Goan scientist traces his ancient roots

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Old 04-May-2011
Goan scientist traces his ancient roots

Panaji: Where did the ancestors of today's Goans come from? Which routes did they take to arrive at this tourist paradise? A new book authored by a Switzerland-based Goan scientist answers these intriguing questions while searching for the roots of people from the state.

Titled The Last Prabhu, the book is authored by 65-year-old Bernardo Elvino de Sousa who traces his roots to the village of Aldona in Goa along coastal western India.

De Sousa, who has worked as a scientist for three-and-a-half decades in the chemical industry, says today it is easy to carry out DNA tests for haplogroups, which indicate one's ancestral migration routes, starting as long back as 60,000 years ago.

In the study of molecular evolution, a haplogroup is a group of similar haplotypes that share a common ancestor with a single nucleotide polymorphism mutation.

Common ancestors going back eight or more centuries can also be identified.

De Sousa writes: "Today ... my origin can be traced back ... to an African, the common male ancestor of the world's population whose descendants started migrating from northeast Africa, in the region of the Rift Valley, perhaps in present-day Ethiopia, Kenya or Tanzania, some 60,000 years ago."

He also looks at the DNA tests of half-a-dozen other Goans, whose results are available, and what this could mean.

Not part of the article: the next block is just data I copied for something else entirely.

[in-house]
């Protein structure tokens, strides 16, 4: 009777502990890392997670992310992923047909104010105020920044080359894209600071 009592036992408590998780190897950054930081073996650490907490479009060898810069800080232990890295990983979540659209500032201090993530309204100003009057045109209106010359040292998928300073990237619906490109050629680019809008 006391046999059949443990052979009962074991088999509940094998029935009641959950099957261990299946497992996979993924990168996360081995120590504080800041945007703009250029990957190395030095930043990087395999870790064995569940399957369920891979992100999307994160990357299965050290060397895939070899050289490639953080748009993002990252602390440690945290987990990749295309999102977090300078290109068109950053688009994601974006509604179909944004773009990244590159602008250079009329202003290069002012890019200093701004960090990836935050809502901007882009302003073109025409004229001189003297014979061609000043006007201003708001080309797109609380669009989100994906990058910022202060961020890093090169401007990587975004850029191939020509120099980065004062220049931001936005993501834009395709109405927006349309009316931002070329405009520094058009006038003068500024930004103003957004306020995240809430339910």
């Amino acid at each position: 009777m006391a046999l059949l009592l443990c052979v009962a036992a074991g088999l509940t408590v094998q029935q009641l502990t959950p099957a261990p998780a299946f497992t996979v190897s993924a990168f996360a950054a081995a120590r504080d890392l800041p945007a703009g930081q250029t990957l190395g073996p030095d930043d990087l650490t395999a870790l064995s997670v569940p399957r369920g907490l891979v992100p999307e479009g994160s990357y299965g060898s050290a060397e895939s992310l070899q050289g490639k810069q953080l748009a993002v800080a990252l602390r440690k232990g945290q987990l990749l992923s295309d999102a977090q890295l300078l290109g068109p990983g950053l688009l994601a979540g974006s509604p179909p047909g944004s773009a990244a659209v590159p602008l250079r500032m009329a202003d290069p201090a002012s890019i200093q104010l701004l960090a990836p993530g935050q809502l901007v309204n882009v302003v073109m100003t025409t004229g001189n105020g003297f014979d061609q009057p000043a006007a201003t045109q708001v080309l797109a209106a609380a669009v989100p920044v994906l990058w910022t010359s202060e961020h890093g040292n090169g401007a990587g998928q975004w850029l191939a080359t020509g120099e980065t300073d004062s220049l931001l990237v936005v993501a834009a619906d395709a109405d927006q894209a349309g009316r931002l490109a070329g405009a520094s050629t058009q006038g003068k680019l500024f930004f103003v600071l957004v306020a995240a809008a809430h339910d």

"The first inhabitants of western India were those of haplogroup C, the seafaring coastal people who undertook the first migration out of Africa. With its accessible coastline, Goa would certainly be an optimal candidate for them to settle," he was quoted as saying in a press note.

He says whether the Mhars, traditional basket weavers, or the Kharwis (fishing populations) better fit the description of seafarers and were, therefore, the first inhabitants of Goa could be resolved by determining the haplogroups of these communities.

He traces the entry of the influential Saraswat Brahmins into Goa, and narrates how DNA testing helped him locate a relative, Errol Pinto, from the same clan from Aldona village but who had migrated to the southern coastal city of Mangalore, in Karnataka, generations ago.

Other surprises emerge in this book. "Brahmins all over India belong to quite different haplogroups and share these haplogroups with other varnas [castes] and in a lesser frequency with tribal populations," writes de Sousa, who has studied at St Xavier's College in Mumbai and the University of Fribourg in Switzerland.

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